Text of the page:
His job is to protect imperial power, peace, order, and good government, and so he's mustered all the forces at his disposal. He's had the body placed in a tomb so it wouldn't be turned into a rallying point for Jesus’ followers -- 

He's had that tomb blocked by an enormous stone – he's posted armed guards there around the clock – he's made absolutely CERTAIN the body can't be stolen. 

And now the body's been stolen. Or at least, obviously, so it was assumed. The body's gone missing at any rate, and what other explanation could there be?

It's a mess. For Pilate, this is a major breech of some fairly major security tactics. It HAS to give him pause. It might even have made him panic a bit. Because what is he supposed to do? When the best security he has at hand to protect imperial power can obviously fail so spectacularly??

I can’t imagine, on that Easter Sunday morning, that Pilate didn’t panic. I suspect, in fact, that he probably panicked quite a lot. And immediately started trying to figure out ways to improve security going forward. Because what should he have done differently? What could have kept this from happening?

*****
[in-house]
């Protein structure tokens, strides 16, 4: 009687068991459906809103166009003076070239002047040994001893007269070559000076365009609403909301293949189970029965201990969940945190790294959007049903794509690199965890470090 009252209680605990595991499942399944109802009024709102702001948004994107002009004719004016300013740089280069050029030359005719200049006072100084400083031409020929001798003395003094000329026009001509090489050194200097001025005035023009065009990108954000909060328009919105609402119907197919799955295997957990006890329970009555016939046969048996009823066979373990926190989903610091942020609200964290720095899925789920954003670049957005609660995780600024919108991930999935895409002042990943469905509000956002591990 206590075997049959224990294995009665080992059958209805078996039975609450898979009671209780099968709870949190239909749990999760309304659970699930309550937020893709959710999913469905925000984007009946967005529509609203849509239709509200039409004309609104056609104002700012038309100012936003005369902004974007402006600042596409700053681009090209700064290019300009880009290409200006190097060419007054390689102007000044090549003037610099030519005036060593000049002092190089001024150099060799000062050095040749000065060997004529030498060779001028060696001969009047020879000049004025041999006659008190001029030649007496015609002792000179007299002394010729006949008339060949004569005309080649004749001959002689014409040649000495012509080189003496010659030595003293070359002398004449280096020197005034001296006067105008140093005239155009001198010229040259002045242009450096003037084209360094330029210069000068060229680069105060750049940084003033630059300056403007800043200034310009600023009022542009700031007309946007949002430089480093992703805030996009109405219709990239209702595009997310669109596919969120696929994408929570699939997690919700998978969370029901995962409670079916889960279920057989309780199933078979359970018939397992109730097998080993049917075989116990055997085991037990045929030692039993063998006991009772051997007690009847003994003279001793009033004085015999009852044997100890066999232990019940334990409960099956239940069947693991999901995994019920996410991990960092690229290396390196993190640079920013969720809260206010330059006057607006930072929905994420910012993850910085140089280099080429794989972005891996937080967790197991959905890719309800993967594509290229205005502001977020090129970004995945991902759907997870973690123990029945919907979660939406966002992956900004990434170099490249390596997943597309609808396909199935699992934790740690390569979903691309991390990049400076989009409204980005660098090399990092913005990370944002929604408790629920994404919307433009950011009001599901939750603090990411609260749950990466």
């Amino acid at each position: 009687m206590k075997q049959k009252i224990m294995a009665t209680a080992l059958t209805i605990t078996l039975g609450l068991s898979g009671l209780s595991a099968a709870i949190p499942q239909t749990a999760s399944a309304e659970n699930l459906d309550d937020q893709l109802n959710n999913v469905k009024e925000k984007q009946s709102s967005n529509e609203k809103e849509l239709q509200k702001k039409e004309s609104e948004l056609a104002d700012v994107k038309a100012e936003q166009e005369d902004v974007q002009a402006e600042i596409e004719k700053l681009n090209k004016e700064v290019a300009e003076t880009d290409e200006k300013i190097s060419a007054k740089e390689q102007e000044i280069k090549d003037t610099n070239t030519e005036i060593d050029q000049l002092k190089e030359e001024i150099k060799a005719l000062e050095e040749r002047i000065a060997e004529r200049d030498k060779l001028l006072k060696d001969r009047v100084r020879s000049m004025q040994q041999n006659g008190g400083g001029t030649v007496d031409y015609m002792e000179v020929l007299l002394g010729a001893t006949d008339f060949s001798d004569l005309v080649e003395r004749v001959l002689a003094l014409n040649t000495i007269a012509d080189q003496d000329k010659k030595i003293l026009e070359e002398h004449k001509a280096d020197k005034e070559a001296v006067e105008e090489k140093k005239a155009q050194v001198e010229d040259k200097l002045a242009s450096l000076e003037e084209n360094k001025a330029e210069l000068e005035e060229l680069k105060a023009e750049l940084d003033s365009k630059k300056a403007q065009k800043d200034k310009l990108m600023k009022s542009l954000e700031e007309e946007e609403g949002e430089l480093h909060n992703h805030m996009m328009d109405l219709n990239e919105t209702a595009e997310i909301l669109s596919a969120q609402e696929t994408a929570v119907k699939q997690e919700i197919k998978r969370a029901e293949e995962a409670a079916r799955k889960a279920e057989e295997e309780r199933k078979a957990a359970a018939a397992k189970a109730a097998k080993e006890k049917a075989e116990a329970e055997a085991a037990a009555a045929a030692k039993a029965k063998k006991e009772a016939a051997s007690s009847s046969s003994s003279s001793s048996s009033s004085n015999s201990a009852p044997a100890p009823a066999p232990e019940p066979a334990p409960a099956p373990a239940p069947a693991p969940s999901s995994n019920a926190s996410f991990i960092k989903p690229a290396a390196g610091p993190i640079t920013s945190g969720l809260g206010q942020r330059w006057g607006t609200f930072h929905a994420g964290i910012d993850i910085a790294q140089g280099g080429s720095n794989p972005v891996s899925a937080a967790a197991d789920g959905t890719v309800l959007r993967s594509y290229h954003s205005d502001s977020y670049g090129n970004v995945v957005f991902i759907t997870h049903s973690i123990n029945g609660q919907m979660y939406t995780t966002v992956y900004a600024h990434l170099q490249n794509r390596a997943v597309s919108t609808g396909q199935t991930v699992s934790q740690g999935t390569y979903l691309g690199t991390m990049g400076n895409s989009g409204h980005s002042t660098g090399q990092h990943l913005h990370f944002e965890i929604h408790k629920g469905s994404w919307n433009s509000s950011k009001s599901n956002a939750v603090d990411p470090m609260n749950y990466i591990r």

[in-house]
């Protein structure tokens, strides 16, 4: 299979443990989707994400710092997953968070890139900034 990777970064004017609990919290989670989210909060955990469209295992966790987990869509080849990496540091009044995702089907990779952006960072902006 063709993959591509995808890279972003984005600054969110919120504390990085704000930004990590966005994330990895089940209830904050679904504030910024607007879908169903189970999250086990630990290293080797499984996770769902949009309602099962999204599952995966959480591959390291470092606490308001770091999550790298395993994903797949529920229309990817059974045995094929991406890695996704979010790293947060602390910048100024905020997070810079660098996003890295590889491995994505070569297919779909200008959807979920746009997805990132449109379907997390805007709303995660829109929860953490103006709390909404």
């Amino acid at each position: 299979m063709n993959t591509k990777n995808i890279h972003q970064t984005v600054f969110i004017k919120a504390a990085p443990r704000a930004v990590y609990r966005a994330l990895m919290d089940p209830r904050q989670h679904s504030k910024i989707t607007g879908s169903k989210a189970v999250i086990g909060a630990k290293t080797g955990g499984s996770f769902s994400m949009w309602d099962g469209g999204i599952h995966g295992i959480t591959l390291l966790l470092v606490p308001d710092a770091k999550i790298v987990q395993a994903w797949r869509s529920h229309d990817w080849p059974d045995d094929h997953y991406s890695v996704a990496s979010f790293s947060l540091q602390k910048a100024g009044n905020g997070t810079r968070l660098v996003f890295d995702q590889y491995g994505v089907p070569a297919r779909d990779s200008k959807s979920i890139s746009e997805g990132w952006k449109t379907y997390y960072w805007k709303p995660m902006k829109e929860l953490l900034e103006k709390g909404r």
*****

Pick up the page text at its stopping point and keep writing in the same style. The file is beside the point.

If the guards at the tomb of an insurrectionist hadn’t been enough, then maybe there should have been guards keeping an eye on the followers. Maybe the followers THEMSELVES should have been rounded up and imprisoned.

But then, how widely should he cast the net? There were twelve followers who were clearly close to Jesus, but everyone knew there were others too. There were a bunch of women, for example, who always seemed to be around him as well, and even some prominent citizens – Nicodemus, Joseph of Arimathea – should they now be kept an eye on too? 

But how would Pilate ever know he’d gotten them all? Word of mouth, maybe? Maybe he could send in some spies to infiltrate and collect information… It had worked with Judas Iscariot – maybe others would be willing to be turncoats too for the right price.